Henka 変化

By Pertti Ruha

The purpose of henka is to eliminate all traces of predetermined movements, to ride on the opponent’s form, to blend in with the orientation of the form and return to its source.

It moves into the opponent’s kūkan [1] and withdraws without leaving a trace, without thinking about the attack or defense, by following only the laws of nature, and without applying force one can follow and “ride” the opponent’s form and then break it.

Omote Gyaku Henka 表逆変化

Compare this with surfing the crest of a wave. This is called Ukiashi (floating foot; 浮足) – The foot that floats on water because it is like the floating feeling you experience when you have control of the opponent’s balance and intentions all the way to its innermost core.

Use your body and gravity to eliminate all forces that you can capture, using the correct movements to act according to the situation. An improvised version of kata [2] that fits the situation but is spontaneous and pops out of nowhere. This can be compared to the standard game opening moves found in Igo [3] and chess. Although we use the word ‘standard’, the content is unique. The “content” is henka, then the inside and outside (omote and ura; 表裏) are combined by a subtle feeling. We can then be free to focus on the forces of natural movements, which is the purpose of henka.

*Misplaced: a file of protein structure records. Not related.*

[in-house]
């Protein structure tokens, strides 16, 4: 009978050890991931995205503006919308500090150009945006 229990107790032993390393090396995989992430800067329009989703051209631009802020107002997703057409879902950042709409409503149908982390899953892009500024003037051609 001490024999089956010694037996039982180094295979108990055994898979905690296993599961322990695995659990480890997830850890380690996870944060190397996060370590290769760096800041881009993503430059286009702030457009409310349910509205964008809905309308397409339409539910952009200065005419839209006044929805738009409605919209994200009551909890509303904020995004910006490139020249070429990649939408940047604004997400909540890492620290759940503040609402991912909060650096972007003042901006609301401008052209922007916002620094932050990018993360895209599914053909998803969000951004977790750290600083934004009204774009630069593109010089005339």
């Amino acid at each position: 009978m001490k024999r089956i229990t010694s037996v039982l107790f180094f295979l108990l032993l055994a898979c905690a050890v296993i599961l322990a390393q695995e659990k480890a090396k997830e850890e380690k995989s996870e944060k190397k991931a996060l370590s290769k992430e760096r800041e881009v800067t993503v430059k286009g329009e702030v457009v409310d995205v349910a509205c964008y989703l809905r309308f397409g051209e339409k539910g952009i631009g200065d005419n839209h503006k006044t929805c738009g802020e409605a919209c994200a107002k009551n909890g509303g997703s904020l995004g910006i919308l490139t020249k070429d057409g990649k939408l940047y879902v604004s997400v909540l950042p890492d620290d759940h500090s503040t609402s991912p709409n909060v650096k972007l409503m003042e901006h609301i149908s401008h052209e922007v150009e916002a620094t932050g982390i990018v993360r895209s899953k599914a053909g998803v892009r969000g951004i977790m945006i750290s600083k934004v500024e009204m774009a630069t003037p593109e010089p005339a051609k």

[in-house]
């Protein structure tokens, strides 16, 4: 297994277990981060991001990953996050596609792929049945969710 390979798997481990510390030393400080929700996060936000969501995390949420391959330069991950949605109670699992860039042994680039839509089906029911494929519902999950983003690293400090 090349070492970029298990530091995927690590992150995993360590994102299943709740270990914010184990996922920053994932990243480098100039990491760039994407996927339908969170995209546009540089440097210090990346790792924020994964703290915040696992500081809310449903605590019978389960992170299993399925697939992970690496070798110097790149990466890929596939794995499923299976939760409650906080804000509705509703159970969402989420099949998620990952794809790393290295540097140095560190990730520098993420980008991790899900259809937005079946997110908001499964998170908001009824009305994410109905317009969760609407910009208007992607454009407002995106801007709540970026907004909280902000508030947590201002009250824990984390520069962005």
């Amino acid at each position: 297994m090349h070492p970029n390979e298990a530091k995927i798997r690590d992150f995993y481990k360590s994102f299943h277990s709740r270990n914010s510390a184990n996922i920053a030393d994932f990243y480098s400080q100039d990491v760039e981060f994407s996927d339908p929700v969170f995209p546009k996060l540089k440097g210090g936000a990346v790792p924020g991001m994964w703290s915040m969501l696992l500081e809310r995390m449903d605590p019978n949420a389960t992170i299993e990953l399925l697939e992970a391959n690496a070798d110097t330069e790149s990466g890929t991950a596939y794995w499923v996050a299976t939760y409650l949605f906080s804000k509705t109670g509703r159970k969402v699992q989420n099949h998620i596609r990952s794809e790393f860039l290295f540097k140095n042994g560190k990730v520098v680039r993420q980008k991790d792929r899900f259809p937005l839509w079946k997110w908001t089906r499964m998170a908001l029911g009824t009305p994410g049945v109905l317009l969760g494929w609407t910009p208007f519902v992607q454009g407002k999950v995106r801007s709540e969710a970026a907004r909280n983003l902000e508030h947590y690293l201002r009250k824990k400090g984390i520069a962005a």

[1] Kūkan 空間 lit. “Empty Space”, here it refers to taking advantage of the special form of the opponent’s technique and skills.
[2] Kata 型 or 形 “form” or “model”, a sort of package for archiving and passing on knowledge. On may understand it to be a sort of teaching module.
[3] Igo囲碁 Commonly called “Go”, is a sort of Japanese and Chinese chess game, that unlike in western chess, is focused on multiple battles and controlling “space”.


Ruha, Pertti. Henka. (February 21st, 2013). translated and Edited by Luke Crocker (May 28th, 2015).


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